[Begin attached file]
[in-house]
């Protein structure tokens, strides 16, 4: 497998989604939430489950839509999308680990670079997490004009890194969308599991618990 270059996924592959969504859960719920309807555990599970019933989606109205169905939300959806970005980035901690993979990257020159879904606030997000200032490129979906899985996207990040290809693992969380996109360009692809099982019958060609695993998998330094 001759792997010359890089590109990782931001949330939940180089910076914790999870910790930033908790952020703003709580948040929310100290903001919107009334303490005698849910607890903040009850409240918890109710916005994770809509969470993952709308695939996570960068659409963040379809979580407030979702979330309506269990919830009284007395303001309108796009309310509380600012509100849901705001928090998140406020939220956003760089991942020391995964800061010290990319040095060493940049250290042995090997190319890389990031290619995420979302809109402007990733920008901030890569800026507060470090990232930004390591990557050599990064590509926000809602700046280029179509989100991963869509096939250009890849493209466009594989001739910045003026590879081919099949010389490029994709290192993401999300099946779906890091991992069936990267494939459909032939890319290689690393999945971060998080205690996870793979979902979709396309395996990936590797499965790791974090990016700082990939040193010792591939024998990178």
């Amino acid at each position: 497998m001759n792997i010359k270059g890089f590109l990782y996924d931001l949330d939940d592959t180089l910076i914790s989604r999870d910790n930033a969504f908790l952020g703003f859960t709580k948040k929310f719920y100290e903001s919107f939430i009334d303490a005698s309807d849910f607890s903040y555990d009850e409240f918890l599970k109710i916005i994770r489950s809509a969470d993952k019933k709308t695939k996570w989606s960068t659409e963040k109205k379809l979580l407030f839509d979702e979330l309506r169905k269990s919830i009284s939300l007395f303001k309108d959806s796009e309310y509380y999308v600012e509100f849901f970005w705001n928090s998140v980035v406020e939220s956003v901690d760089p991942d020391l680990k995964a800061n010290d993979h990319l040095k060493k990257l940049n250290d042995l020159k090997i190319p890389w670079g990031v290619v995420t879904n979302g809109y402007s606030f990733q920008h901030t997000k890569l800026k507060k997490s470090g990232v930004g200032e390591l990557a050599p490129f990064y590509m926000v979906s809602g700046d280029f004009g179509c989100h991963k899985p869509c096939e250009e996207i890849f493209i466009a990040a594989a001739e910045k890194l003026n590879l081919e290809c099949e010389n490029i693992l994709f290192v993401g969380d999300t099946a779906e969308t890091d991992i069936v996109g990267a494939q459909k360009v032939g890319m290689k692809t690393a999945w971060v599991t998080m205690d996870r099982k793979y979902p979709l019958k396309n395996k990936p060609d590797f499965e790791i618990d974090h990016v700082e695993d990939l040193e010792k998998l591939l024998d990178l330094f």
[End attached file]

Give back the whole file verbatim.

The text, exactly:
[in-house]
């Protein structure tokens, strides 16, 4: 497998989604939430489950839509999308680990670079997490004009890194969308599991618990 270059996924592959969504859960719920309807555990599970019933989606109205169905939300959806970005980035901690993979990257020159879904606030997000200032490129979906899985996207990040290809693992969380996109360009692809099982019958060609695993998998330094 001759792997010359890089590109990782931001949330939940180089910076914790999870910790930033908790952020703003709580948040929310100290903001919107009334303490005698849910607890903040009850409240918890109710916005994770809509969470993952709308695939996570960068659409963040379809979580407030979702979330309506269990919830009284007395303001309108796009309310509380600012509100849901705001928090998140406020939220956003760089991942020391995964800061010290990319040095060493940049250290042995090997190319890389990031290619995420979302809109402007990733920008901030890569800026507060470090990232930004390591990557050599990064590509926000809602700046280029179509989100991963869509096939250009890849493209466009594989001739910045003026590879081919099949010389490029994709290192993401999300099946779906890091991992069936990267494939459909032939890319290689690393999945971060998080205690996870793979979902979709396309395996990936590797499965790791974090990016700082990939040193010792591939024998990178």
């Amino acid at each position: 497998m001759n792997i010359k270059g890089f590109l990782y996924d931001l949330d939940d592959t180089l910076i914790s989604r999870d910790n930033a969504f908790l952020g703003f859960t709580k948040k929310f719920y100290e903001s919107f939430i009334d303490a005698s309807d849910f607890s903040y555990d009850e409240f918890l599970k109710i916005i994770r489950s809509a969470d993952k019933k709308t695939k996570w989606s960068t659409e963040k109205k379809l979580l407030f839509d979702e979330l309506r169905k269990s919830i009284s939300l007395f303001k309108d959806s796009e309310y509380y999308v600012e509100f849901f970005w705001n928090s998140v980035v406020e939220s956003v901690d760089p991942d020391l680990k995964a800061n010290d993979h990319l040095k060493k990257l940049n250290d042995l020159k090997i190319p890389w670079g990031v290619v995420t879904n979302g809109y402007s606030f990733q920008h901030t997000k890569l800026k507060k997490s470090g990232v930004g200032e390591l990557a050599p490129f990064y590509m926000v979906s809602g700046d280029f004009g179509c989100h991963k899985p869509c096939e250009e996207i890849f493209i466009a990040a594989a001739e910045k890194l003026n590879l081919e290809c099949e010389n490029i693992l994709f290192v993401g969380d999300t099946a779906e969308t890091d991992i069936v996109g990267a494939q459909k360009v032939g890319m290689k692809t690393a999945w971060v599991t998080m205690d996870r099982k793979y979902p979709l019958k396309n395996k990936p060609d590797f499965e790791i618990d974090h990016v700082e695993d990939l040193e010792k998998l591939l024998d990178l330094f």